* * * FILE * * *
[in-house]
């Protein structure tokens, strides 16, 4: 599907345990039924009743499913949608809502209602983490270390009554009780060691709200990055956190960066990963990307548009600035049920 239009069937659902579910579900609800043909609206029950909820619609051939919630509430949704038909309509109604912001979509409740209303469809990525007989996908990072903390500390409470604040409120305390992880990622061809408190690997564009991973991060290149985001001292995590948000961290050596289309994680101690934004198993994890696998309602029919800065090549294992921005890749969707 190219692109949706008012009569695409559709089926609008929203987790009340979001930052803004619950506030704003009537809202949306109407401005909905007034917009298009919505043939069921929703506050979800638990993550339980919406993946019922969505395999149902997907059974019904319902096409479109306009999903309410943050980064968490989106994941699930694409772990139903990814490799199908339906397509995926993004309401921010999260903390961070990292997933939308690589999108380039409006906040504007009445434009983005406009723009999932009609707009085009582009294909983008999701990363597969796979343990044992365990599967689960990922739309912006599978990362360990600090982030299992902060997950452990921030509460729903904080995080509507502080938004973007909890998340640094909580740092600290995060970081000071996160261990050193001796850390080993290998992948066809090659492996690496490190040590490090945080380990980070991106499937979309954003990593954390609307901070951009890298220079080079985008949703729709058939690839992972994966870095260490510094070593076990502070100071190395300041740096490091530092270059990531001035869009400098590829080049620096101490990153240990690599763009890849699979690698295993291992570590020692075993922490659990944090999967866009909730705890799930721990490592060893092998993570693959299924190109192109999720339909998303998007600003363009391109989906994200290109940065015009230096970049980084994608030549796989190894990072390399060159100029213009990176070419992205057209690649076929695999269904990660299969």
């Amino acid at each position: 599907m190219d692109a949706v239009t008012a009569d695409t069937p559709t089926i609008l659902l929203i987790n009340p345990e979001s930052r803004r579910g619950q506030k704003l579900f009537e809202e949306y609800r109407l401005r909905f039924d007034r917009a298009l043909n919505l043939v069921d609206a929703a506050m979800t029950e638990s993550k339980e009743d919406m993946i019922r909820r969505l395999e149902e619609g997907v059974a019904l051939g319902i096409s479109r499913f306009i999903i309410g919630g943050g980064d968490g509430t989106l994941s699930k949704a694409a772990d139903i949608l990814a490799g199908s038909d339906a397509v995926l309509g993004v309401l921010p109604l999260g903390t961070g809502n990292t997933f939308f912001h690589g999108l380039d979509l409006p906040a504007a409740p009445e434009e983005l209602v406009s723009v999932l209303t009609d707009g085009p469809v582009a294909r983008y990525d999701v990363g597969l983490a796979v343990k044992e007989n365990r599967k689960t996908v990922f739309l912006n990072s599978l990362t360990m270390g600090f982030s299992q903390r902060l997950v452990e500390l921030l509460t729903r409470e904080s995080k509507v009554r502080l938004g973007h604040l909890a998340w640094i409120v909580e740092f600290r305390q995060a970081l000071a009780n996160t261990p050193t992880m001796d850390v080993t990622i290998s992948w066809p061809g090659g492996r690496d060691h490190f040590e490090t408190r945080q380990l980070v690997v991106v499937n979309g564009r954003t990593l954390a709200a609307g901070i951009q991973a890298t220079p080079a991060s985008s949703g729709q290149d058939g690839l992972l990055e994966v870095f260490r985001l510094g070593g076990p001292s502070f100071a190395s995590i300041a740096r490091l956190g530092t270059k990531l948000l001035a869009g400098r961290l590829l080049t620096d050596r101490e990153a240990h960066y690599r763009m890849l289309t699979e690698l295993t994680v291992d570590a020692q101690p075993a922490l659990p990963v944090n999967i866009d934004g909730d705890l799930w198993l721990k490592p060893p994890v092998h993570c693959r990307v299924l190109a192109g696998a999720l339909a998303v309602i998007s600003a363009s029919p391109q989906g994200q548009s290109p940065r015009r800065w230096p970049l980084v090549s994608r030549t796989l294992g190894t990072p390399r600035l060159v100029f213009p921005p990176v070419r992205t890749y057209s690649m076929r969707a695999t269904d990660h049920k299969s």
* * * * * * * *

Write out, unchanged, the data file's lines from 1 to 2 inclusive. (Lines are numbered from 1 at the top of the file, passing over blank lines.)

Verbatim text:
[in-house]
């Protein structure tokens, strides 16, 4: 599907345990039924009743499913949608809502209602983490270390009554009780060691709200990055956190960066990963990307548009600035049920 239009069937659902579910579900609800043909609206029950909820619609051939919630509430949704038909309509109604912001979509409740209303469809990525007989996908990072903390500390409470604040409120305390992880990622061809408190690997564009991973991060290149985001001292995590948000961290050596289309994680101690934004198993994890696998309602029919800065090549294992921005890749969707 190219692109949706008012009569695409559709089926609008929203987790009340979001930052803004619950506030704003009537809202949306109407401005909905007034917009298009919505043939069921929703506050979800638990993550339980919406993946019922969505395999149902997907059974019904319902096409479109306009999903309410943050980064968490989106994941699930694409772990139903990814490799199908339906397509995926993004309401921010999260903390961070990292997933939308690589999108380039409006906040504007009445434009983005406009723009999932009609707009085009582009294909983008999701990363597969796979343990044992365990599967689960990922739309912006599978990362360990600090982030299992902060997950452990921030509460729903904080995080509507502080938004973007909890998340640094909580740092600290995060970081000071996160261990050193001796850390080993290998992948066809090659492996690496490190040590490090945080380990980070991106499937979309954003990593954390609307901070951009890298220079080079985008949703729709058939690839992972994966870095260490510094070593076990502070100071190395300041740096490091530092270059990531001035869009400098590829080049620096101490990153240990690599763009890849699979690698295993291992570590020692075993922490659990944090999967866009909730705890799930721990490592060893092998993570693959299924190109192109999720339909998303998007600003363009391109989906994200290109940065015009230096970049980084994608030549796989190894990072390399060159100029213009990176070419992205057209690649076929695999269904990660299969």